Our trip lasted from Rio Vista Junction to Garfield Station, past the Shiloh
Church and Gum Grove to Pantano. On the return trip we passed South Park Junction
and a collection of old railroad equipment parked on an adjoining track. We arrived
back exactly one hour after we left the car barn.
Our fun ride was now followed by a tour of car barns filled with old electric
cars in a variety of conditions, some waiting for repairs and restoration. The
majority of the stock had run in California, but we also saw some cars from Melbourne,
Australia (Hop aboard “Mate!”) and Indiana.
There was a car that had been used in Cedar Rapids and Iowa City, Iowa, and one
from Blackpool, England, a resort on the Irish Sea. One car operated in Utah
to bring people from Salt Lake City to the Saltair Pavilion on the Great Salt
A stapled 24-page booklet called “Self-Guiding Car Barn Tour: A Project
of the Bay Area Electric Railroad Association” can be borrowed or purchased
at the gift shop. It contains photos, drawings and descriptions of most all the
rolling stock, around 30 to 35 cars on exhibit.
A membership flyer describes how the Western Railway Museum happened to be founded:
“In 1946, a group of individuals learned that the old Oakland streetcar
they had chartered for a day’s outing was to be scrapped within a week.
They immediately dug into their wallets and gathered enough money to buy the
car right there on the spot. In this spirit of philanthropy and historic preservation
the Bay Area Electric Railroad Association, or BAERA, was formed to foster interest
in streetcar, interurban and electric railroad operations, and to preserve these
rapidly vanishing pieces of electric railway equipment.
“In the years that followed, dozens of trains were collected, and the need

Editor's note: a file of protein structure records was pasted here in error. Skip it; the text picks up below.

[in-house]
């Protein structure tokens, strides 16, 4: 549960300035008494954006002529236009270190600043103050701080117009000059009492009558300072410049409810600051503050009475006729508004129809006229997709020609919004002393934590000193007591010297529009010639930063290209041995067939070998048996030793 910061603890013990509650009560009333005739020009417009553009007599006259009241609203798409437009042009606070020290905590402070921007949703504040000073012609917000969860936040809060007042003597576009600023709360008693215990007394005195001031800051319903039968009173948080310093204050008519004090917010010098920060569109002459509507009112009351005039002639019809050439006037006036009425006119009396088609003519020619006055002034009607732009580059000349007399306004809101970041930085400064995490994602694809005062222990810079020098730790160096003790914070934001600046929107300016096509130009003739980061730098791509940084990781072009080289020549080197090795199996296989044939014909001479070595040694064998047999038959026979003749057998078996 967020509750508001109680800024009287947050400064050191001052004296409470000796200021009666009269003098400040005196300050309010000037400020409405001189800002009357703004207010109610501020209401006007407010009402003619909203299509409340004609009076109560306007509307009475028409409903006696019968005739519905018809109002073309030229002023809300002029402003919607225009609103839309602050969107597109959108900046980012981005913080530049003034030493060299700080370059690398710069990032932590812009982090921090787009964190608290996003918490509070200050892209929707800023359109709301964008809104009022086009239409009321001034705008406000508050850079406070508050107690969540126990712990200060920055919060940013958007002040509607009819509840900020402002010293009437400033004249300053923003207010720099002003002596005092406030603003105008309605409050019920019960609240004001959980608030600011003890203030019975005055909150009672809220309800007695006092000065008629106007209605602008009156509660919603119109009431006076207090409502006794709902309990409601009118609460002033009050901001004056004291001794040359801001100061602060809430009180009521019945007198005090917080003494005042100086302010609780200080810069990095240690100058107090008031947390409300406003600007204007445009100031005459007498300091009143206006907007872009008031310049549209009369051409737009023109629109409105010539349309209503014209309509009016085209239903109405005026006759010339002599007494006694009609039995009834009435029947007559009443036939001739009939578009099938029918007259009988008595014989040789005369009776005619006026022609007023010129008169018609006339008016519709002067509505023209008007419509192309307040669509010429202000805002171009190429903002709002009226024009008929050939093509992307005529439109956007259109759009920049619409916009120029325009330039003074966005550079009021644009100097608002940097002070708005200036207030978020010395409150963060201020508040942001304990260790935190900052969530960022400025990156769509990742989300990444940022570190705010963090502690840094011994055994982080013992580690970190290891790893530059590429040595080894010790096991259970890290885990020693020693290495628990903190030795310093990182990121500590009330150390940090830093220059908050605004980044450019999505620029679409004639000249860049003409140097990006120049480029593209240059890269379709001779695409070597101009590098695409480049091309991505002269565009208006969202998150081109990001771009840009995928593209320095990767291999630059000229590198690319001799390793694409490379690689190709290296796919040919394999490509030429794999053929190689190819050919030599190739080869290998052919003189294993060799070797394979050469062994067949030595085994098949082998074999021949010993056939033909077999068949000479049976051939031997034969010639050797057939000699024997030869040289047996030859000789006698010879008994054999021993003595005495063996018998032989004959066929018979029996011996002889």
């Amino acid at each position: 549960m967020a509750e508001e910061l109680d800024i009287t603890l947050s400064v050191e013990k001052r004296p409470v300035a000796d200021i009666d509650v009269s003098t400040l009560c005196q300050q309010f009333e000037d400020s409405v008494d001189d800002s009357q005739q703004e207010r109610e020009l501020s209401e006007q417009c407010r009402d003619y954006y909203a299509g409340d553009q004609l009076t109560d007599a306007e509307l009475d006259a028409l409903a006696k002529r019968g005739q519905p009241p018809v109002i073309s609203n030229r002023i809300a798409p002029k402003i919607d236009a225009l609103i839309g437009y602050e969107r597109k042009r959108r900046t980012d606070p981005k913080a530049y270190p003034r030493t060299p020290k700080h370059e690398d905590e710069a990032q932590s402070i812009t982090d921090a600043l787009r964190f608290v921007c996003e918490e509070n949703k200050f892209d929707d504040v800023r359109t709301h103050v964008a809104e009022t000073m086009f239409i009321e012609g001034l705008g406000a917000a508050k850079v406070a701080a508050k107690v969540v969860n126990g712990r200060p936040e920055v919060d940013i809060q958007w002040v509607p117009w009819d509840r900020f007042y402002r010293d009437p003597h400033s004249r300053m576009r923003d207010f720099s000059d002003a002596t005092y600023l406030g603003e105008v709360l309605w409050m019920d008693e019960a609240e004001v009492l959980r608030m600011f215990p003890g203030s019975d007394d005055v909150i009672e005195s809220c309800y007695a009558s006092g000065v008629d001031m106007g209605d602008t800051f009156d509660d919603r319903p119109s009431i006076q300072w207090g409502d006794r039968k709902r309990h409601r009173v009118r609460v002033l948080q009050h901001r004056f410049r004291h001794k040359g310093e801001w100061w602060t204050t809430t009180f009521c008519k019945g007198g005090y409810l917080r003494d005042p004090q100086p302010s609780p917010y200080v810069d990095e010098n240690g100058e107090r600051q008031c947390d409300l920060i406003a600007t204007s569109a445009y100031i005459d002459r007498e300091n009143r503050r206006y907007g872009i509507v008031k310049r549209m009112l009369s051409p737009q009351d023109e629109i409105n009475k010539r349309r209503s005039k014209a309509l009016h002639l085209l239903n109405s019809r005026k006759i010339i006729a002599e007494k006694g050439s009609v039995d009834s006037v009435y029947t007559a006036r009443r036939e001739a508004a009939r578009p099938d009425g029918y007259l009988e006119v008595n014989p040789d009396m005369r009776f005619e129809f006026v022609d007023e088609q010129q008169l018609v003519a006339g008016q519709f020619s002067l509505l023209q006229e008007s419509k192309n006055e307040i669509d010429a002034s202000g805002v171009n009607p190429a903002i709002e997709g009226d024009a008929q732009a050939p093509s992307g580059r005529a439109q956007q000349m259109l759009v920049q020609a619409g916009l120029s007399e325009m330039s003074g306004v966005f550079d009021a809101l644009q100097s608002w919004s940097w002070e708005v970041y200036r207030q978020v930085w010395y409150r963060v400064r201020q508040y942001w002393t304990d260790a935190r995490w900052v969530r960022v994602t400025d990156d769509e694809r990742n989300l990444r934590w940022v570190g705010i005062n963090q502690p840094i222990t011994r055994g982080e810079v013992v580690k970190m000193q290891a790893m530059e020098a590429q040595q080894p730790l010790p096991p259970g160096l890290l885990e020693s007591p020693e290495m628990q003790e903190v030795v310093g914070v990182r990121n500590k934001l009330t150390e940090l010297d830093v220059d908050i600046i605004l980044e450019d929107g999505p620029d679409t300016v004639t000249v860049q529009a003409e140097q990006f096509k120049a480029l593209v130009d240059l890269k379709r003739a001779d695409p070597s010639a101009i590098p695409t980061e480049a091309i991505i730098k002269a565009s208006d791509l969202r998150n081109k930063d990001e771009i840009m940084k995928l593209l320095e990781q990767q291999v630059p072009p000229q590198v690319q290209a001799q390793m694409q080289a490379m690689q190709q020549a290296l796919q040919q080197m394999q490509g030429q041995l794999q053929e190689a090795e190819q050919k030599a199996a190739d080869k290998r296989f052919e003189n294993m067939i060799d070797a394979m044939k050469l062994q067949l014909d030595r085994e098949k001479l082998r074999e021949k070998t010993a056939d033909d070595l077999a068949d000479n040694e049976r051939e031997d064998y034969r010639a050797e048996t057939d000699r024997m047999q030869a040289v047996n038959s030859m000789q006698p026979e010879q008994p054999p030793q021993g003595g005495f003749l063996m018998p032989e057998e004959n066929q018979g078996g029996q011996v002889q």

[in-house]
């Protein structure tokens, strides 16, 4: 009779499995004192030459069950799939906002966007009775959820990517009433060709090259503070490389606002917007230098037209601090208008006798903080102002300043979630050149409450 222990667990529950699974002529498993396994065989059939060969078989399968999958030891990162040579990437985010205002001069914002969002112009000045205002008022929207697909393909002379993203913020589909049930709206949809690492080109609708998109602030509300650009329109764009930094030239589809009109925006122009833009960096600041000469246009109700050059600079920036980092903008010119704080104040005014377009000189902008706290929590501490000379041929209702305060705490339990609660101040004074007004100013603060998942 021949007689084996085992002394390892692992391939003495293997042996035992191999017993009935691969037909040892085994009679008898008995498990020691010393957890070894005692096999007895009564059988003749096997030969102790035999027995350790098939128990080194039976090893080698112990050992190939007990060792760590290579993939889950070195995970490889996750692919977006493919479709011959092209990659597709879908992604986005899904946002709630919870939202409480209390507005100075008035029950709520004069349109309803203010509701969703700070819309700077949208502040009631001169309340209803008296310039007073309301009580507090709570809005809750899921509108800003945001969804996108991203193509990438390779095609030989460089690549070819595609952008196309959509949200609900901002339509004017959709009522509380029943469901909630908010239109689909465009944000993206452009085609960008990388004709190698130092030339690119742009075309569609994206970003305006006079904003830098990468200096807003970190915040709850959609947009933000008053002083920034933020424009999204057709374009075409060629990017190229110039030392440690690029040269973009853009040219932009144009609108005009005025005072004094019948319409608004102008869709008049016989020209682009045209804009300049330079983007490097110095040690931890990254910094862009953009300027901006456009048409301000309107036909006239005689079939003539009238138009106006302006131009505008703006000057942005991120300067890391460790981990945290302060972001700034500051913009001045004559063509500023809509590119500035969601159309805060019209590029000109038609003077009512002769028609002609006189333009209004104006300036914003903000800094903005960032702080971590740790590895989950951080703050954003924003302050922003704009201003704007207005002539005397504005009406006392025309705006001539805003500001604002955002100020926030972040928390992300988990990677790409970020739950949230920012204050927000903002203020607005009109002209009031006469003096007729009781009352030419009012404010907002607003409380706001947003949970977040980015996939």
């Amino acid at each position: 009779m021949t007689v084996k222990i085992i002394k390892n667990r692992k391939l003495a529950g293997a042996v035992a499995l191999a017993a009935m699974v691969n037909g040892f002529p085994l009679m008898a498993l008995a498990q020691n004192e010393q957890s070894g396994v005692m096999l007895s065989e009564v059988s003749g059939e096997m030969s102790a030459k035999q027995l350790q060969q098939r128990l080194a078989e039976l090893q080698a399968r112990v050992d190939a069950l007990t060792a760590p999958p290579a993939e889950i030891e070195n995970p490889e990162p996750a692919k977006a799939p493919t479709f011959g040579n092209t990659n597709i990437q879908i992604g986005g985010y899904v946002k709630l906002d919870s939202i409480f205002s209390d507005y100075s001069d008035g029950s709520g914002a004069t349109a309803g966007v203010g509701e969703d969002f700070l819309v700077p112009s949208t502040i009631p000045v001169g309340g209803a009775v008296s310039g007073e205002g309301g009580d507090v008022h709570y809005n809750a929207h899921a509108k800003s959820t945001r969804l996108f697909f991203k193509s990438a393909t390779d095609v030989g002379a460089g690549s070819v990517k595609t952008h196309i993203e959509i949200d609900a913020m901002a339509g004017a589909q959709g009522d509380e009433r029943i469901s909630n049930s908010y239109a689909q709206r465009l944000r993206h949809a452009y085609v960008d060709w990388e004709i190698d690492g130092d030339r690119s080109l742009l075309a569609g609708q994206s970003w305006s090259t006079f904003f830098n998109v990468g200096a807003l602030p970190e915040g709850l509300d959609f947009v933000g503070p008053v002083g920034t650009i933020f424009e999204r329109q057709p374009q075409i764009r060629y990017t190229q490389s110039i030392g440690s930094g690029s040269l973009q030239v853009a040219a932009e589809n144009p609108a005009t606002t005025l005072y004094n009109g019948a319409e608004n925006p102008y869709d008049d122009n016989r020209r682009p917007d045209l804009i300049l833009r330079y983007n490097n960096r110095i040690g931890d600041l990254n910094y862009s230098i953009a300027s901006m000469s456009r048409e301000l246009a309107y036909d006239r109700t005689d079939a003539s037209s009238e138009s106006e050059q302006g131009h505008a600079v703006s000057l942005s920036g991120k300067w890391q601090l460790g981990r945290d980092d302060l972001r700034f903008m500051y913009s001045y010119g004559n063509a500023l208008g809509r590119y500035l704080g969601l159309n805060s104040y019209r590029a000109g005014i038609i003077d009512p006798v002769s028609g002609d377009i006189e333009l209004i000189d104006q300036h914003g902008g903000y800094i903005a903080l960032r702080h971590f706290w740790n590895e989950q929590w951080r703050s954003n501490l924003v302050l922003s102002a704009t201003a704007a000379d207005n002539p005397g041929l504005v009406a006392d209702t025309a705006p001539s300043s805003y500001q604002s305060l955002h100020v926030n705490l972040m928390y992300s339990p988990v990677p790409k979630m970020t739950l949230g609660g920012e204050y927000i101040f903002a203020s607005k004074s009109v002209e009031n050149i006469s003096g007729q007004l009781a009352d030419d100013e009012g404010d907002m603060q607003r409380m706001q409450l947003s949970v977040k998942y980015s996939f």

for a permanent site grew. Rio Vista Junction in Solano County, an actual stop
on the Sacramento Northern main line, was selected as the museum site in 1960,
and we slowly began to transform 22 vacant acres into a living history museum.”
A few years ago a member of the organization died and left a substantial sum
to build a new car barn. The Charlie Johnson Memorial Carhouse is now full of
fascinating rolling stock that can be viewed by the public.
Besides the museum’s 22 acres, there are 22 miles of railroad lines. Currently
5.5 miles of the line are in operation.
The museum also contains extensive railroad exhibits that include transportation
in Solano County, the Key System in the East Bay (San Francisco Bay Area) and
a large model railroad on loan from the Rio Vista Model Club. Visitors will also
find a well-stocked museum store, archives and the F.M. Smith Memorial Library.
WHEN YOU GO
The Western Railway Museum is located at 5848 State Highway 12, (between Fairfield
and Rio Vista), Suisun City, CA 94585-9641. Call 707-374-2978 or visit www.wrm.org.
Annual events include a Pumpkin Patch Festival, this year from Oct.12-27, with
trains running every 30 minutes beginning at 10 a.m. The last train departs at
4 p.m. Special runs are also conducted in the spring to view colorful native
The museum is open year-round, Saturday and Sundays from 10:30 a.m. to 3 p.m.
Summer hours: Memorial Day to Labor Day 10:30 a.m. to 5 p.m. Wednesday to Saturday
and Saturday from 10:30 a.m. to 5 p.m. Admission is $10 adults, $9 seniors (65-plus)
and $7 for ages 2 to 14. Children under 2 are free.
TOP | HOME
This page and its contents ©2013
Metropolitan News Company, Inc.